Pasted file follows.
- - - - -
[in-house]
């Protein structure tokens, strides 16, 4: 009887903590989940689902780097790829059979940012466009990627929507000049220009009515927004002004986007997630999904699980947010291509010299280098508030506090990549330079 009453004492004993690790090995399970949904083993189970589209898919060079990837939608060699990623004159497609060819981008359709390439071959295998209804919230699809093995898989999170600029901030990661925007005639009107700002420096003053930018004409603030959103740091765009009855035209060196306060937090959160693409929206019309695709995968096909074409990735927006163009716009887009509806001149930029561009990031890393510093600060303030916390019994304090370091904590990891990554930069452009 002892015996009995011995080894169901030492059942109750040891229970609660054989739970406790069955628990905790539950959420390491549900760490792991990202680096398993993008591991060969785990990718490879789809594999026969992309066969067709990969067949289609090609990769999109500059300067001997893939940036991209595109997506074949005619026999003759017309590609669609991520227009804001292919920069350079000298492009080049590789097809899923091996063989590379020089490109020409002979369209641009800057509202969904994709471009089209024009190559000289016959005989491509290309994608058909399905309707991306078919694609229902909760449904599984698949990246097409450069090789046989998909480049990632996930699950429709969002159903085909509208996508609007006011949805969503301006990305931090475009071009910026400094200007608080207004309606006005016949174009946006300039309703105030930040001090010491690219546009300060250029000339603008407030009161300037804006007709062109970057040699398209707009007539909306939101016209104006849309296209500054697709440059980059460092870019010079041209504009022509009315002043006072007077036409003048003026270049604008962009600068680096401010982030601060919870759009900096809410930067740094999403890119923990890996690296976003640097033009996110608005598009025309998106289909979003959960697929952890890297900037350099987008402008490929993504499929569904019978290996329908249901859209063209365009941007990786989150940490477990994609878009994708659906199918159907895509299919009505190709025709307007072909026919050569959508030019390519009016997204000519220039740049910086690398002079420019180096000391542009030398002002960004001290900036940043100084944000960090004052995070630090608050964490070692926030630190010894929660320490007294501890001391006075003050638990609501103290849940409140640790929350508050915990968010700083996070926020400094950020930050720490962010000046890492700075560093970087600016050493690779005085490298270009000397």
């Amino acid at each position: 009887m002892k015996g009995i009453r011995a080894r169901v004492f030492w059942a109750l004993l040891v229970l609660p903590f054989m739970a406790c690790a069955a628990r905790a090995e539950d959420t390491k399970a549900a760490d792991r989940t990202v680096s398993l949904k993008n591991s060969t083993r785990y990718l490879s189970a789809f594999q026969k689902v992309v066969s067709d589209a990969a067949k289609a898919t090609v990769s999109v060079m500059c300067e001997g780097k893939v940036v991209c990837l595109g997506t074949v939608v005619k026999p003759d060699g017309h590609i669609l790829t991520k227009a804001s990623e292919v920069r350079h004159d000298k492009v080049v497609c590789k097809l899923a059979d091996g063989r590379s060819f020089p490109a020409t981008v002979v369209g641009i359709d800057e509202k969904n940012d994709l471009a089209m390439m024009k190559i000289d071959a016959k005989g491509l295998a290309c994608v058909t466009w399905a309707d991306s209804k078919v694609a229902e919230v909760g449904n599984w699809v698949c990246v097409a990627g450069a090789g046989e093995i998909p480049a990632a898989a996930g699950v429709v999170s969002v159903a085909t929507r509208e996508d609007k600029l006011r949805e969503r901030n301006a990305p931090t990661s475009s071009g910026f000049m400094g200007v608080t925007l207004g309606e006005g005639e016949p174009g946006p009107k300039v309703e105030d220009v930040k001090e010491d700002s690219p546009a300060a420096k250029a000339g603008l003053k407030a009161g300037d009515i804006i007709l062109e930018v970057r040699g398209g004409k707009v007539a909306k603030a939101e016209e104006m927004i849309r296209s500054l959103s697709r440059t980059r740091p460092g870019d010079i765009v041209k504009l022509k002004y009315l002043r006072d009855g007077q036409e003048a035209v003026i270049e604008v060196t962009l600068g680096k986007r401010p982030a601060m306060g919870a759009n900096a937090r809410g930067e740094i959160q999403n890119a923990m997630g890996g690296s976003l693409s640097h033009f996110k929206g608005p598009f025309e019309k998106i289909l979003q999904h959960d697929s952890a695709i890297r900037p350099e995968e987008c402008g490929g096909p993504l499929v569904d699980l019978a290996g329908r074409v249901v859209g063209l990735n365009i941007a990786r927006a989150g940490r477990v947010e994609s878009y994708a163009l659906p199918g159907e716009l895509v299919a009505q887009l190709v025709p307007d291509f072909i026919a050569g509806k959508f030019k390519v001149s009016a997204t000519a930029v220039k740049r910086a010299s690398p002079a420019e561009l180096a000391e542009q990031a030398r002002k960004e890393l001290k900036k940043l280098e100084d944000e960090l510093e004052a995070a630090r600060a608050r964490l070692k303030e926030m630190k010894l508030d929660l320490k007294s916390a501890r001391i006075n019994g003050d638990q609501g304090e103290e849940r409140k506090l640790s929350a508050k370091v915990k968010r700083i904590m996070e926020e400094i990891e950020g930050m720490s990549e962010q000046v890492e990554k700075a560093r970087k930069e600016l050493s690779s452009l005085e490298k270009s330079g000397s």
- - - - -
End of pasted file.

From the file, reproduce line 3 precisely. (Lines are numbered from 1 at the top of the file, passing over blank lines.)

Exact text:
């Amino acid at each position: 009887m002892k015996g009995i009453r011995a080894r169901v004492f030492w059942a109750l004993l040891v229970l609660p903590f054989m739970a406790c690790a069955a628990r905790a090995e539950d959420t390491k399970a549900a760490d792991r989940t990202v680096s398993l949904k993008n591991s060969t083993r785990y990718l490879s189970a789809f594999q026969k689902v992309v066969s067709d589209a990969a067949k289609a898919t090609v990769s999109v060079m500059c300067e001997g780097k893939v940036v991209c990837l595109g997506t074949v939608v005619k026999p003759d060699g017309h590609i669609l790829t991520k227009a804001s990623e292919v920069r350079h004159d000298k492009v080049v497609c590789k097809l899923a059979d091996g063989r590379s060819f020089p490109a020409t981008v002979v369209g641009i359709d800057e509202k969904n940012d994709l471009a089209m390439m024009k190559i000289d071959a016959k005989g491509l295998a290309c994608v058909t466009w399905a309707d991306s209804k078919v694609a229902e919230v909760g449904n599984w699809v698949c990246v097409a990627g450069a090789g046989e093995i998909p480049a990632a898989a996930g699950v429709v999170s969002v159903a085909t929507r509208e996508d609007k600029l006011r949805e969503r901030n301006a990305p931090t990661s475009s071009g910026f000049m400094g200007v608080t925007l207004g309606e006005g005639e016949p174009g946006p009107k300039v309703e105030d220009v930040k001090e010491d700002s690219p546009a300060a420096k250029a000339g603008l003053k407030a009161g300037d009515i804006i007709l062109e930018v970057r040699g398209g004409k707009v007539a909306k603030a939101e016209e104006m927004i849309r296209s500054l959103s697709r440059t980059r740091p460092g870019d010079i765009v041209k504009l022509k002004y009315l002043r006072d009855g007077q036409e003048a035209v003026i270049e604008v060196t962009l600068g680096k986007r401010p982030a601060m306060g919870a759009n900096a937090r809410g930067e740094i959160q999403n890119a923990m997630g890996g690296s976003l693409s640097h033009f996110k929206g608005p598009f025309e019309k998106i289909l979003q999904h959960d697929s952890a695709i890297r900037p350099e995968e987008c402008g490929g096909p993504l499929v569904d699980l019978a290996g329908r074409v249901v859209g063209l990735n365009i941007a990786r927006a989150g940490r477990v947010e994609s878009y994708a163009l659906p199918g159907e716009l895509v299919a009505q887009l190709v025709p307007d291509f072909i026919a050569g509806k959508f030019k390519v001149s009016a997204t000519a930029v220039k740049r910086a010299s690398p002079a420019e561009l180096a000391e542009q990031a030398r002002k960004e890393l001290k900036k940043l280098e100084d944000e960090l510093e004052a995070a630090r600060a608050r964490l070692k303030e926030m630190k010894l508030d929660l320490k007294s916390a501890r001391i006075n019994g003050d638990q609501g304090e103290e849940r409140k506090l640790s929350a508050k370091v915990k968010r700083i904590m996070e926020e400094i990891e950020g930050m720490s990549e962010q000046v890492e990554k700075a560093r970087k930069e600016l050493s690779s452009l005085e490298k270009s330079g000397s």